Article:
The Chiefs, of course, could also play hardball with Hill next year and force him to play on the last year of his rookie deal, especially since it’s extremely unlikely a holdout could last beyond August. Hill has to report to the team a minimum of 30 days before the Chiefs’ first regular-season game to earn the accrued year toward free agency he needs to either hit the open market in 19 months or earn upward of $18 million or so via the franchise tag.
While it’s fair to say the Chiefs own Hill’s rights for at least the next two seasons — and four, if they were to tag him twice — there is pressure to get something done next offseason with either Hill or fellow third-year pro Chris Jones, an athletic defensive lineman with lots of pass-rush upside, as the Chiefs can franchise only one of them in 2020.
Of the two, Hill could be the smarter play, since he’s earned substantially less during his career than Jones, a former second-round pick, and thus, would conceivably be more open to a deal.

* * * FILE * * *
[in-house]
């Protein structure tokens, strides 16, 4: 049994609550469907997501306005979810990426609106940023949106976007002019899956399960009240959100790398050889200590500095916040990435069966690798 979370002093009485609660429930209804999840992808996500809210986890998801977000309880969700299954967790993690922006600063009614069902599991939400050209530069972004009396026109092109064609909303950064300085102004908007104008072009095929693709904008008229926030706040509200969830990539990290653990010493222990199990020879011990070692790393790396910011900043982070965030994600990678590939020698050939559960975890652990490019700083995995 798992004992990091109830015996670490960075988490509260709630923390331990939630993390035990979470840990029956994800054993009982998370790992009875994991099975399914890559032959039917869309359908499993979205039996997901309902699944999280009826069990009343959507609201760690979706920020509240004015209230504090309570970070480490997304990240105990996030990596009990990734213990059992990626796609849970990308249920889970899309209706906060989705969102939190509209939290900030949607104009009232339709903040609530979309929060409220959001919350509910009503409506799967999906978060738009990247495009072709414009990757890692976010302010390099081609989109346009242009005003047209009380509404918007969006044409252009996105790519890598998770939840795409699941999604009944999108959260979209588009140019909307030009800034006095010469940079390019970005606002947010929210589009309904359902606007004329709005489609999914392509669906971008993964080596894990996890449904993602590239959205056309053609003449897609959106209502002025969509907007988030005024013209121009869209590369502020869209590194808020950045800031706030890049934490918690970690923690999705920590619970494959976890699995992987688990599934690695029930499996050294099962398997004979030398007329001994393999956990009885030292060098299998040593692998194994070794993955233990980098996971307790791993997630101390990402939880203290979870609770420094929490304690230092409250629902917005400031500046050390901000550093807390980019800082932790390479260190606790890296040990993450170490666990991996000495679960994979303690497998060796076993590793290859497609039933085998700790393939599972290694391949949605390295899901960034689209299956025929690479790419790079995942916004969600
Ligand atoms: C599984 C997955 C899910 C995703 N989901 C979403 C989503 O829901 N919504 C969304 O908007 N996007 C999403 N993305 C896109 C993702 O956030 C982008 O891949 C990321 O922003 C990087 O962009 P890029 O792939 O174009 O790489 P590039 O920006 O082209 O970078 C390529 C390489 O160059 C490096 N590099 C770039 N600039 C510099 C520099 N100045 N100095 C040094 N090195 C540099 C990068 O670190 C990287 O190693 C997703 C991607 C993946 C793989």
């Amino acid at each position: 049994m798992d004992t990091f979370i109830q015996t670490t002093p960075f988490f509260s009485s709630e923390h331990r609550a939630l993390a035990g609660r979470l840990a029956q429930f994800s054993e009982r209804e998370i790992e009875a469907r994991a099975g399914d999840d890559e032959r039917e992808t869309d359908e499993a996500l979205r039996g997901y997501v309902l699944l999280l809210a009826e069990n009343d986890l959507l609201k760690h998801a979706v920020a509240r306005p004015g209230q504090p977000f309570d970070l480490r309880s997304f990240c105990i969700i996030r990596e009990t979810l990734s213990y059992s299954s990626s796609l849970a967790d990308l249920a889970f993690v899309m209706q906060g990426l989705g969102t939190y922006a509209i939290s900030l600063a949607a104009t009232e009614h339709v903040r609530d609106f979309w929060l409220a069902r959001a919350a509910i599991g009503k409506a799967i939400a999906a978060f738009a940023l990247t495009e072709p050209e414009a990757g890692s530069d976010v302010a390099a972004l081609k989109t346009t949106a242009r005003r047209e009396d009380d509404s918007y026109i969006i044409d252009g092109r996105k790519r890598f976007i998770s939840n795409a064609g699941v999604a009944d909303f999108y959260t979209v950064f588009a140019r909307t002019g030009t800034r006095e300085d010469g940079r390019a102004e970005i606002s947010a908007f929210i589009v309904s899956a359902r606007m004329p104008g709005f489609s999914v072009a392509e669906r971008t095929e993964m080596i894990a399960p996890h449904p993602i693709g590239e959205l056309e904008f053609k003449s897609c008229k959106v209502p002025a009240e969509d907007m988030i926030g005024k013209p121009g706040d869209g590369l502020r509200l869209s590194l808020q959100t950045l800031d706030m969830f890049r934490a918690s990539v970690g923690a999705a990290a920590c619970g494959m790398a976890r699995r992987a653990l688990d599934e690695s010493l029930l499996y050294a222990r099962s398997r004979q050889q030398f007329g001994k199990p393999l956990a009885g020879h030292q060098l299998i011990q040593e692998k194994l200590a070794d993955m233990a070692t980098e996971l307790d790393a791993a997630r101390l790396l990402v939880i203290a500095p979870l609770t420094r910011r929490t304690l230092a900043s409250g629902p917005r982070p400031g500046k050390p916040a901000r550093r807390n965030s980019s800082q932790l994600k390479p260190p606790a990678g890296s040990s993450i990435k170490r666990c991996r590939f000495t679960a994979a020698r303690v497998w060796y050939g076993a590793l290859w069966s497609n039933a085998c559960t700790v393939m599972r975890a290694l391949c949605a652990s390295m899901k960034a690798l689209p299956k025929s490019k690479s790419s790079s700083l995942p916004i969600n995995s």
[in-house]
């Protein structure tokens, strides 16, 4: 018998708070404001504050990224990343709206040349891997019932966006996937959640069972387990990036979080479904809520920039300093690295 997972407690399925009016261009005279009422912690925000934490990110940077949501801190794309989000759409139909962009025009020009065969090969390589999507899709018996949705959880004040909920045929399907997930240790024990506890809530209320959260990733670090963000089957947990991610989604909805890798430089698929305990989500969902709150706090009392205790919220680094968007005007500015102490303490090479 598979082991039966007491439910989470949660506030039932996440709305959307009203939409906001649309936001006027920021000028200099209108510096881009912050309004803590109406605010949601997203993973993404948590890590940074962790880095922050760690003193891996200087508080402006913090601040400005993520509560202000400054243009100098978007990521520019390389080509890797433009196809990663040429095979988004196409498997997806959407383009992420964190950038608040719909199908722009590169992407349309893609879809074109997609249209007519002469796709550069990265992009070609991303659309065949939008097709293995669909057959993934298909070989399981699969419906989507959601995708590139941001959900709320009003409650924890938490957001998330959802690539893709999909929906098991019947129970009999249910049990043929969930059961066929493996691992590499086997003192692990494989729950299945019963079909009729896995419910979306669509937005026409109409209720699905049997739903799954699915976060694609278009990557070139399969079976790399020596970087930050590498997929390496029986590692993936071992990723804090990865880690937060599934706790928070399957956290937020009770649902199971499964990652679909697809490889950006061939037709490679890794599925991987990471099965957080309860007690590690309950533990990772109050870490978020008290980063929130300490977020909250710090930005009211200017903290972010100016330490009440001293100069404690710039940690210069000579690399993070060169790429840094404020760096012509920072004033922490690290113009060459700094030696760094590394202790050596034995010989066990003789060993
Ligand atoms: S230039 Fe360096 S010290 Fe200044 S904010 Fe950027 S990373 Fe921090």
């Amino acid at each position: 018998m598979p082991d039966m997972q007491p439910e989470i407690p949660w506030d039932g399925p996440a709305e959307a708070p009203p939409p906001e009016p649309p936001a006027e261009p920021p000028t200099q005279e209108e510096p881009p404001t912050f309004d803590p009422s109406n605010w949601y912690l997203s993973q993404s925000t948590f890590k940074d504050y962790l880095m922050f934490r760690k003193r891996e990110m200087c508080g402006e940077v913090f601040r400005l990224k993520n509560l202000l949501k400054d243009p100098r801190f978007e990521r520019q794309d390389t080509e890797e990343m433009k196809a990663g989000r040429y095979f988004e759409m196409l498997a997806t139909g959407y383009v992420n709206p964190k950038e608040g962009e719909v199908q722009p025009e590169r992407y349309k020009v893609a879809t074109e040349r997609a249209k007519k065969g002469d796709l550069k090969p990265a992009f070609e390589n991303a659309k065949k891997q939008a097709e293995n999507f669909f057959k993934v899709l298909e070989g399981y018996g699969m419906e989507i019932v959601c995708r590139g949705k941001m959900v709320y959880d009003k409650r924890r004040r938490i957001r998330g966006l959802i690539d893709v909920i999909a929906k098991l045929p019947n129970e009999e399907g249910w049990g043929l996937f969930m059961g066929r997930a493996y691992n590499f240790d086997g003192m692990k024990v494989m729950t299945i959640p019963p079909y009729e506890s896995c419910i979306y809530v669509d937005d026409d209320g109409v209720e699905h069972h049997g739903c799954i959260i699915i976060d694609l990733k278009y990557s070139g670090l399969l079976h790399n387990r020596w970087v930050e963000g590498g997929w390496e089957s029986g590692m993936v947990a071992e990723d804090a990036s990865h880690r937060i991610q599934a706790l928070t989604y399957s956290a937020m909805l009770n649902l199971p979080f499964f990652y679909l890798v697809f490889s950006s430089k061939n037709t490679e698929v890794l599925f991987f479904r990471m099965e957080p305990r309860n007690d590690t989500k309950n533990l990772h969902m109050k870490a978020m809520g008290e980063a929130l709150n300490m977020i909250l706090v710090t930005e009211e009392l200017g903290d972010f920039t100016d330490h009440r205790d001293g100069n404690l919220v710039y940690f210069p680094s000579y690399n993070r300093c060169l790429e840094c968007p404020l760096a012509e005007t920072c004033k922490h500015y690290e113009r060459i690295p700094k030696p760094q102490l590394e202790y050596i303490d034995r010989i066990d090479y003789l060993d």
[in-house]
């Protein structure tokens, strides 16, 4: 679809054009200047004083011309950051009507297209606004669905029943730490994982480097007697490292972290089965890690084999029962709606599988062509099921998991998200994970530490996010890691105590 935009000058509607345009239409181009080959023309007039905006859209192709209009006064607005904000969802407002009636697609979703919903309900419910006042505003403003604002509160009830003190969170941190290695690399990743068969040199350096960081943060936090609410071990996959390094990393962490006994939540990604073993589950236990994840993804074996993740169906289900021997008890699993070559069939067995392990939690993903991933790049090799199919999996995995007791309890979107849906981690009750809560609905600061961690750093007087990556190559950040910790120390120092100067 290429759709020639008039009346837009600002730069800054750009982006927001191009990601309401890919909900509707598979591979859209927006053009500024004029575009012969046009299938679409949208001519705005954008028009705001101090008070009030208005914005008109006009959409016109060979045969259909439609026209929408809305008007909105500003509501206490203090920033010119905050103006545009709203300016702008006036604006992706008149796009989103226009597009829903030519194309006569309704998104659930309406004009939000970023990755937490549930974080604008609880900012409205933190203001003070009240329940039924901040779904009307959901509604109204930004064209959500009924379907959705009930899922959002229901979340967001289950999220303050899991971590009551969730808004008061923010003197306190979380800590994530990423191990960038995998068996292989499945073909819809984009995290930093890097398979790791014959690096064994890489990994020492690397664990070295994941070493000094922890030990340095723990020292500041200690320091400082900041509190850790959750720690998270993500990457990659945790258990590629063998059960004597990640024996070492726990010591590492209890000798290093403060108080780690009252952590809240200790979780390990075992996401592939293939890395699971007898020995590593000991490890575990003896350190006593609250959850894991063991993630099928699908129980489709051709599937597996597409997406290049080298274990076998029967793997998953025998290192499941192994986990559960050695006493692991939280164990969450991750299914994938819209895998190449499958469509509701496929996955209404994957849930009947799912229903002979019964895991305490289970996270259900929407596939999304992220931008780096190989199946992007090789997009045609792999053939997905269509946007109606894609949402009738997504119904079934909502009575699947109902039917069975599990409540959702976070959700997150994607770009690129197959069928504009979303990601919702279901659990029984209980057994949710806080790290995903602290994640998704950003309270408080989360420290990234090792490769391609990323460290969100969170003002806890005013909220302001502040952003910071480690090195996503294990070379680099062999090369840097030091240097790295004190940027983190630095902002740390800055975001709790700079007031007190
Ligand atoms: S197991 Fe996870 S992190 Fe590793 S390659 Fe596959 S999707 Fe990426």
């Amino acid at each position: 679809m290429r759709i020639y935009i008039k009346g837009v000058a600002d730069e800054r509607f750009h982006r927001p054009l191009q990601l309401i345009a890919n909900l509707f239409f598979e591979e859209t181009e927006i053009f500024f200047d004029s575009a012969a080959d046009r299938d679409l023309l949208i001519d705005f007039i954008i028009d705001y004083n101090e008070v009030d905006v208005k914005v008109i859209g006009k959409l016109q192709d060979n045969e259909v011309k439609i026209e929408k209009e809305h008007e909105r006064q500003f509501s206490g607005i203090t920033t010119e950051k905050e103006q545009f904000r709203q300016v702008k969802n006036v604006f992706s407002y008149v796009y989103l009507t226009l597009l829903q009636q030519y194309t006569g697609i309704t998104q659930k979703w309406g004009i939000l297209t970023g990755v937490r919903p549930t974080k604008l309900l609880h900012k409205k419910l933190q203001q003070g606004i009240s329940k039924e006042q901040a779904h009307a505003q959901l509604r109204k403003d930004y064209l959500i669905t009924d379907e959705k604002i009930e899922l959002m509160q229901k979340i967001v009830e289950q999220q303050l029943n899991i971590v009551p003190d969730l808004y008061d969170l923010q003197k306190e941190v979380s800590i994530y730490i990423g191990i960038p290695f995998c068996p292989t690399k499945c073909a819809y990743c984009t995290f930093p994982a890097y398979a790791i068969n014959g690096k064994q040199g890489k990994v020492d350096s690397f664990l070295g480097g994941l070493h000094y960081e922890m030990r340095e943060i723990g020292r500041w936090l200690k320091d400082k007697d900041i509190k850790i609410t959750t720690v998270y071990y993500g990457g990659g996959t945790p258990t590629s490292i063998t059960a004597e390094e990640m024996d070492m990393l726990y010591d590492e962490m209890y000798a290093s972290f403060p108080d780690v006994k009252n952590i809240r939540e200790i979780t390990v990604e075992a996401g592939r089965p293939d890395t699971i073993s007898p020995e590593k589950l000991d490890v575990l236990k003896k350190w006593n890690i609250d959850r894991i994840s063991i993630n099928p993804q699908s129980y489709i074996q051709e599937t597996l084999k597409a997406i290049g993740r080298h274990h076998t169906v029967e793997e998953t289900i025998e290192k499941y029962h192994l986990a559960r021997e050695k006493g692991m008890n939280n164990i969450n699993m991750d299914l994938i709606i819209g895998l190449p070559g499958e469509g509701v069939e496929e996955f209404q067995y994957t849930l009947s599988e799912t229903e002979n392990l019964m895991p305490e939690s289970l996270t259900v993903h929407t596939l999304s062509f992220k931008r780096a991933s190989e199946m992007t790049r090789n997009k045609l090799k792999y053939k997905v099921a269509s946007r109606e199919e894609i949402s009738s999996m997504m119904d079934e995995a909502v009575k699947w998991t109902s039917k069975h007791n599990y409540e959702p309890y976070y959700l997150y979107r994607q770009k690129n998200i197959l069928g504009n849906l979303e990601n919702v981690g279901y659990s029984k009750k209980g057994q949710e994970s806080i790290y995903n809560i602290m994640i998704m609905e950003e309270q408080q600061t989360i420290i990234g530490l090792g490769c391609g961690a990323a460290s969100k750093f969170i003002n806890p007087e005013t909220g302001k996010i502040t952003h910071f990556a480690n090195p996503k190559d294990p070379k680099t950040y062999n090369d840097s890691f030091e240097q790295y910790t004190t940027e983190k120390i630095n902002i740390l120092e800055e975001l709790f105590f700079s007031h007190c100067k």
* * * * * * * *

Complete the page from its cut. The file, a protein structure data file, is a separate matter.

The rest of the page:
“He’s a Day 3 draft pick who hasn’t made a lot of money,” Halsell said of Hill. “If they offered him $30 million fully guaranteed at signing — and Odell just got $41 million, to put that in perspective — to tell a kid to pass that up to get more when he hasn’t made a lot of money in his career, that’s tough. How do I pass up on that, even if it’s below the market?”
That will be up for Hill to decide, if things progress to that point.
Here’s a rundown of some other receivers who could soon use Beckham’s new deal as a jumping-off point for their own negotiations in the near future.
Atlanta Falcons receiver Julio Jones: The 29-year-old star agreed to a revised contract in July that got him a little extra money this year, avoiding a training camp holdout. Jones is under contract through 2020, but the two sides will re-evaluate the situation in 2019, though Halsell doesn’t see Jones matching Beckham’s overall money with any new deal.